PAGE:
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  1. #1
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    An alternative to competitive skating?

    I am guessing that almost every skater that is with companies such as Disney or Holiday on Ice started out as a competitive skater.

    Maybe I am not phrasing this very well, but instead of beating their bodies into oblivion in competition after competition, do schools exist that allow skaters to hone their performance skills with a view to auditioning?. Wouldn't it be great if Disney set up talent schools from the outset that allowed skaters to train from day one and join them when they are ready.

    Is this something that the Ice Theatre of New York do?

    Also, watching artists like Abbot and Czisny struggle in competition after competition, I would love to see tours like ballet companies that train and accept skaters that may not have the big titles, but the charisma to sell tickets.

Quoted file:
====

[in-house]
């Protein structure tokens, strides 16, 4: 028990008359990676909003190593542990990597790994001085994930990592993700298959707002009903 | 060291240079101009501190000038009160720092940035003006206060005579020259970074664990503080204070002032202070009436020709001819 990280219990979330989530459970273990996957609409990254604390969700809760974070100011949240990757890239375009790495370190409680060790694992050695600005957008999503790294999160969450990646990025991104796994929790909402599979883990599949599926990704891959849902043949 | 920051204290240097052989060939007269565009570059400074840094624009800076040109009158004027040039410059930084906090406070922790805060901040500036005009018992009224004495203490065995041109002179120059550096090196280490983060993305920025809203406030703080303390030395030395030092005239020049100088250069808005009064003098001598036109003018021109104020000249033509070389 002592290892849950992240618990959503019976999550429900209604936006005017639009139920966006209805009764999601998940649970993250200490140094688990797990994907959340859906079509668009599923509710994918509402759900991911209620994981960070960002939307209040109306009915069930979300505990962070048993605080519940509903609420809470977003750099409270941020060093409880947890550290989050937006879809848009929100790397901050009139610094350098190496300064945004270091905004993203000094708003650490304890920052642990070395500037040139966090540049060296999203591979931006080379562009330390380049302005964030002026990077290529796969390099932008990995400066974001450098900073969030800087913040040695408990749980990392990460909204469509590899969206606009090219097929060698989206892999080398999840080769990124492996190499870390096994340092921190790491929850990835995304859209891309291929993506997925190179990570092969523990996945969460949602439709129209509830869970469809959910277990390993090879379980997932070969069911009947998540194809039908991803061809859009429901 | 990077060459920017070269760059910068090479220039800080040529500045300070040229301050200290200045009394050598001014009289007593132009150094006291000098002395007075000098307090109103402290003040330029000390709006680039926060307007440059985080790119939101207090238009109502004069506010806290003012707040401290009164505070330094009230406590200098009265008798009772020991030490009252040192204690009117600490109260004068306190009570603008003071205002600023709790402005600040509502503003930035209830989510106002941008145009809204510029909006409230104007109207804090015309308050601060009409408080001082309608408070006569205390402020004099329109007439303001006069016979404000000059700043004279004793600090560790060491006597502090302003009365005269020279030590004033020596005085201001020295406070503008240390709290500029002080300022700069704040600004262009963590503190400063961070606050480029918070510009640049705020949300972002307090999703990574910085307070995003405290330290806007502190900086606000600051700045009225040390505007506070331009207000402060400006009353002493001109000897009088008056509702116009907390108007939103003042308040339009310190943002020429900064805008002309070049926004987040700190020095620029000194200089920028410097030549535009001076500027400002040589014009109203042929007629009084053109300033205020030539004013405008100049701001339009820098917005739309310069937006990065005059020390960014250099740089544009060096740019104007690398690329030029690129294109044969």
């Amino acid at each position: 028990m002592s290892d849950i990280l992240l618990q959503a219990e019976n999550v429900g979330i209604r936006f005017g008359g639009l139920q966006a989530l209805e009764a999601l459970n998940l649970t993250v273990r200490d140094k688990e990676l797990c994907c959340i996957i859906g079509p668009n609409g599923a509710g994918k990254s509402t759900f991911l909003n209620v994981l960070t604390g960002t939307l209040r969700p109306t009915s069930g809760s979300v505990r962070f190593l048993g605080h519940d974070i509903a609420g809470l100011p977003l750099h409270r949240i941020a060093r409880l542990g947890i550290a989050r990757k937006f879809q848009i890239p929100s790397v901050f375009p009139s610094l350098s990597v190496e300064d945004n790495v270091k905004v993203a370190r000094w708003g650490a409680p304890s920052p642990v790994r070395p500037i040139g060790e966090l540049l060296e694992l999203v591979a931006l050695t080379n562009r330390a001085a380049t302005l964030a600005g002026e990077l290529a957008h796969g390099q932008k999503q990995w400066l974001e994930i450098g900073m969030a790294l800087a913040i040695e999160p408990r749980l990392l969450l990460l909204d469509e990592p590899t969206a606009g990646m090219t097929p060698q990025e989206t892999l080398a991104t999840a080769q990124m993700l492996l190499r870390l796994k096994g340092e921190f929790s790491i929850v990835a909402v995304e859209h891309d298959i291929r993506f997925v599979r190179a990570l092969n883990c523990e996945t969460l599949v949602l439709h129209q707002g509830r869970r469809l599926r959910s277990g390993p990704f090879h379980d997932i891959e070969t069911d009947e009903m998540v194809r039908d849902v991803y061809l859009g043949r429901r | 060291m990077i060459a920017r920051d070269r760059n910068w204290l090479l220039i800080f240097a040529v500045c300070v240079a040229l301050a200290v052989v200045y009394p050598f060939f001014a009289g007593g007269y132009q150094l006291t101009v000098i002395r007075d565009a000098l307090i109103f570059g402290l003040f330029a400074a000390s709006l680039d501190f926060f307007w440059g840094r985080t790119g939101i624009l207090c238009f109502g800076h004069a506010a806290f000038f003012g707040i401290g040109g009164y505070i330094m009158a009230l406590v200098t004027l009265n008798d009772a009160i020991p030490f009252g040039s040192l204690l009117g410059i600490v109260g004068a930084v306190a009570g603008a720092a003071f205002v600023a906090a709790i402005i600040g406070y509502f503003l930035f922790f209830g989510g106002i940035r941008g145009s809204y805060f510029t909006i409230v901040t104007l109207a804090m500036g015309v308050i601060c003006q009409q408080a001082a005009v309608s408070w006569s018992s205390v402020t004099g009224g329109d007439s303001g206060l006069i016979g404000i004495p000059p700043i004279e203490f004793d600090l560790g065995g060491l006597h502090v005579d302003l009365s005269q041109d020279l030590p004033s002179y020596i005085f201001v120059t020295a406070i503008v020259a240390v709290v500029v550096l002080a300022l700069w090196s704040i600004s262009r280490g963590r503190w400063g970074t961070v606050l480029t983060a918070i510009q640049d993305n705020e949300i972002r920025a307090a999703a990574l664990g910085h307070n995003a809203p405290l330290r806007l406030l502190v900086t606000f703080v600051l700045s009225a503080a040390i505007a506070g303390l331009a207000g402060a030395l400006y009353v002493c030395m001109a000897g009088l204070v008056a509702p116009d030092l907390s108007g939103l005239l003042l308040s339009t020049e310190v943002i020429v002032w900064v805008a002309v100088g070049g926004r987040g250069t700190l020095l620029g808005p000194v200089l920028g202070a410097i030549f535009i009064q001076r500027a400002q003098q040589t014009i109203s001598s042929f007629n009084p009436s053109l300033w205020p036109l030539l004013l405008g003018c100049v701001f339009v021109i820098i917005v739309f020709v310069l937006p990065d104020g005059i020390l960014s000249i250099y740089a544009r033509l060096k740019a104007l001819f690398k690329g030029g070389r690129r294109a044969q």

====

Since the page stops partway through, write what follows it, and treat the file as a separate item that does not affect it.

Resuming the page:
Last edited by essence_of_soy; 01-30-2013 at 12:05 PM.

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    I thought a skater like Jana Khoklova started in an ice theatre and then moved into being a competitive skater.
    When you are up to your arse in alligators it is difficult to remember you were only meant to be draining the swamp.

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    We have some skaters at our rink who only do tests, not competitions. A few of them would like to audition for Disney.

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    In the US at least, most skaters train in local rinks, with private coaches. They don't all compete or focus on competing.

    There are some coaches who focus more on basic skating and performance than on jumps, for example. They may have experience in show skating themselves. Those would be good coaches for a skater who is more interested in show skating -- and maybe showcase-style competitions -- than on standard competition.

    Some rinks/clubs have a Theatre on Ice team or other program that focuses on developing those kinds of skills in a group setting, so that's probably closest to what you're thinking of. They might host an elaborate club show (or several) each year in addition to or instead of hosting a club competition.

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    I've known a couple skaters who went into Disney on Ice, and while they competed, they weren't exactly beating themselves up to do it--they tested, they weren't campaigned for World and Olys teams, they both got into theater on ice type stuff, they tested, and decided they wanted to try for the ice shows.